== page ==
The country is astir this Tuesday with news of a rift between two of Finland's government parties, caused by last Friday's fraught decision to allow Timo Soini to continue as Foreign Minister and by claims of voting pressure within Parliament.
Tabloid Iltalehti is first to report that Centre Party Parliamentary group chair Antti Kaikkonen has called an emergency meeting of MPs at Prime Minister Juha Sipilä's residence Kesäranta. The meeting at 5 pm on Tuesday is set to tackle the strife between the Centre Party and government partner National Coalition Party, while low popularity and the messy schedule of the country-wide health care reform bring clouds to the talks.
IL details the brief history of the discord, including the reported incident of the NCP's Parliamentary group chair Kalle Jokinen called PM Sipilä out for "belittling [the NCP's] values" and the premier replying with a similar qualm.
"We were being dragged into a value corner where we don't belong. This is a part of politics I will never understand. It is disgusting, transparent manipulation," Sipilä is quoted as speaking on Saturday.
IL writes that the Centre Party's worry is that their long-term game plan of running through the nationwide "sote" reform faces renewed risks with the intra-governmental spat. If the Constitutional Law Committee becomes tied up in new intelligence legislation being pushed in Parliament, there will be no time to fix the "sote" reform, long promised by the government coalition.
National security threats "overstated"
Another news story dominating the papers is the aftermath of last weekend's sizeable police operation in the Turku archipelago. With Defence Minister Jussi Niinistö promising to curtail foreign ownership of Finnish real estate and the National Bureau of Investigation knee-deep in the Airiston Helmi case, one specialist urges cooler heads when it comes to assessing national security threats.
Military professor Jyri Raitasalo from the National Defence University says in Helsingin Sanomat that it would be best to avoid overstating the national security risk, and to not confuse security scenarios with political policies.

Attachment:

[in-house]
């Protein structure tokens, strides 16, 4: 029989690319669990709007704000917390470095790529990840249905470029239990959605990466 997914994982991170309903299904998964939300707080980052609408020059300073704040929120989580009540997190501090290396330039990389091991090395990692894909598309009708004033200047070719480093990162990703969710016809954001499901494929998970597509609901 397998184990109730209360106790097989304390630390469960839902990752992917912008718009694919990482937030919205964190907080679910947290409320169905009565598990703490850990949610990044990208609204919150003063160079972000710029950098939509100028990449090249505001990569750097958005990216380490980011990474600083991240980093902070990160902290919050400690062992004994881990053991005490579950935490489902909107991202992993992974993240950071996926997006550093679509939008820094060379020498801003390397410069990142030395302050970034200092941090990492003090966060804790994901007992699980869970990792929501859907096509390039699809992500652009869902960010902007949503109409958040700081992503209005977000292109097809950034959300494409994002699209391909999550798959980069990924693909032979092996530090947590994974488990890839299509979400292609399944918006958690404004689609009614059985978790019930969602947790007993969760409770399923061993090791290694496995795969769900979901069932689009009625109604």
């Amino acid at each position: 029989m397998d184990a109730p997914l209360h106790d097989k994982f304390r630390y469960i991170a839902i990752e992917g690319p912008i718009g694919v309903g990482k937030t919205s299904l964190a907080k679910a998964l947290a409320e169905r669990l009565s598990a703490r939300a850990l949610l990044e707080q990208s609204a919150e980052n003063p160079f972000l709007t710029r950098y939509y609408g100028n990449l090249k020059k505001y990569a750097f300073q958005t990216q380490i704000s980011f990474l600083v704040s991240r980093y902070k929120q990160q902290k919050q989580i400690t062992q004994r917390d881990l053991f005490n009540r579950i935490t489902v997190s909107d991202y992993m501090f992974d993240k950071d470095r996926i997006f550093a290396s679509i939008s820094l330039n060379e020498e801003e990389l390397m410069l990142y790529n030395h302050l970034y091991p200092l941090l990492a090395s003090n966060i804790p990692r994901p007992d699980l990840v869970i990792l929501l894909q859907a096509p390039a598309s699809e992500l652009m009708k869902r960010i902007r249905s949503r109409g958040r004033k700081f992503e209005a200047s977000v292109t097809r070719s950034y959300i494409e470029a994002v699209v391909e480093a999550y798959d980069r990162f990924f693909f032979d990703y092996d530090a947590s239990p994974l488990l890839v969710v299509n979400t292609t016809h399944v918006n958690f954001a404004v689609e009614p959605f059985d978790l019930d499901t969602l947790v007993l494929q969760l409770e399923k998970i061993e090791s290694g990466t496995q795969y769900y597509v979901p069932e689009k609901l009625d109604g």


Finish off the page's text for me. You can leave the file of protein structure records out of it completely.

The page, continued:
"This discussion currently involves too much speculation and nameless sources," Raitasalo says in HS. "There isn't reason enough yet to change our societal threat assessments."
In a nutshell, the professor says, it is good that the real estate legislation is going through for the sake of flexibility and government's right of first refusal in land ownership cases – but that the NBI operation in Turku is irrelevant to the development of the law change.
Flood of disability applications after "activation" model
Turning finally to the repercussions of an earlier legal maneuver, local paper Turun Sanomat reports that as a result of government's so-called activation model – an attempt to lower unemployment by making jobless people seek and accept work on a mandatory minimum basis, or risk losing benefits – has caused a sharp rise in the amount of applications for disability pensions. The numbers at national health care organisation Kela have risen by 10 percent above the normal rate.
TS writes that the scenario was foreseen before the law change, as the activation requisites were not designed to affect job seekers who have applied for disability. Senior physician Jukka Kivekäs from the pension insurance firm Varma (with 14 percent more applications than usual) says in the paper that people apply for disability benefits for many reasons.
"About half of these [600 extra applications] are due to the activation model," Kivekäs says. "When someone who has been listed as long-term unemployed applies for disability, that is a typical reaction to the effects of the model."
Kivekäs also says that during periods of growth many long-term jobless people may find themselves working again, only to realise their health will no longer allow it.
"In some cases the disability pension is a better bet," says Kela's disability assessment chief Matti Hynninen.